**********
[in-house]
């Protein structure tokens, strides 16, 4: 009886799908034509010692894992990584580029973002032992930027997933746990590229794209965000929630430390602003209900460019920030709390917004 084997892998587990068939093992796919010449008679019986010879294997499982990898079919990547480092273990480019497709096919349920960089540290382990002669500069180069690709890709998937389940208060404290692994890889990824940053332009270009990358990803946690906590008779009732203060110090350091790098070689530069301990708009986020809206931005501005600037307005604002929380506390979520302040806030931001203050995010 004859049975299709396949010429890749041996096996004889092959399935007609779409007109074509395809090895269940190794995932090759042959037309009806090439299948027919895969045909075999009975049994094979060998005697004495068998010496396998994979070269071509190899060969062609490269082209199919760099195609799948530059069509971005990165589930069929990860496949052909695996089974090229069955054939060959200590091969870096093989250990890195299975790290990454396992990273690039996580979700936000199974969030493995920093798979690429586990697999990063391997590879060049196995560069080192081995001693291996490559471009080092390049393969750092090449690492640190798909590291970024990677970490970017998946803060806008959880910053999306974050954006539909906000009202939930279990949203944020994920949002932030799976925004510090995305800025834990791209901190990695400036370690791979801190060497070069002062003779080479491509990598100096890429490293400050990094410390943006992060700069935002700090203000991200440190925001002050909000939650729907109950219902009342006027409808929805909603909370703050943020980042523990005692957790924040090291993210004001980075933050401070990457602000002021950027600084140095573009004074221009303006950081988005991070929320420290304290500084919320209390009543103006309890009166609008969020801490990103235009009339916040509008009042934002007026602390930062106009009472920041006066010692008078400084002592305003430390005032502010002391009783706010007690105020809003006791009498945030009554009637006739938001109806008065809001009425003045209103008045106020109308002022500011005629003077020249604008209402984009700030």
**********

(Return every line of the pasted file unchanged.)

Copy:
[in-house]
């Protein structure tokens, strides 16, 4: 009886799908034509010692894992990584580029973002032992930027997933746990590229794209965000929630430390602003209900460019920030709390917004 084997892998587990068939093992796919010449008679019986010879294997499982990898079919990547480092273990480019497709096919349920960089540290382990002669500069180069690709890709998937389940208060404290692994890889990824940053332009270009990358990803946690906590008779009732203060110090350091790098070689530069301990708009986020809206931005501005600037307005604002929380506390979520302040806030931001203050995010 004859049975299709396949010429890749041996096996004889092959399935007609779409007109074509395809090895269940190794995932090759042959037309009806090439299948027919895969045909075999009975049994094979060998005697004495068998010496396998994979070269071509190899060969062609490269082209199919760099195609799948530059069509971005990165589930069929990860496949052909695996089974090229069955054939060959200590091969870096093989250990890195299975790290990454396992990273690039996580979700936000199974969030493995920093798979690429586990697999990063391997590879060049196995560069080192081995001693291996490559471009080092390049393969750092090449690492640190798909590291970024990677970490970017998946803060806008959880910053999306974050954006539909906000009202939930279990949203944020994920949002932030799976925004510090995305800025834990791209901190990695400036370690791979801190060497070069002062003779080479491509990598100096890429490293400050990094410390943006992060700069935002700090203000991200440190925001002050909000939650729907109950219902009342006027409808929805909603909370703050943020980042523990005692957790924040090291993210004001980075933050401070990457602000002021950027600084140095573009004074221009303006950081988005991070929320420290304290500084919320209390009543103006309890009166609008969020801490990103235009009339916040509008009042934002007026602390930062106009009472920041006066010692008078400084002592305003430390005032502010002391009783706010007690105020809003006791009498945030009554009637006739938001109806008065809001009425003045209103008045106020109308002022500011005629003077020249604008209402984009700030």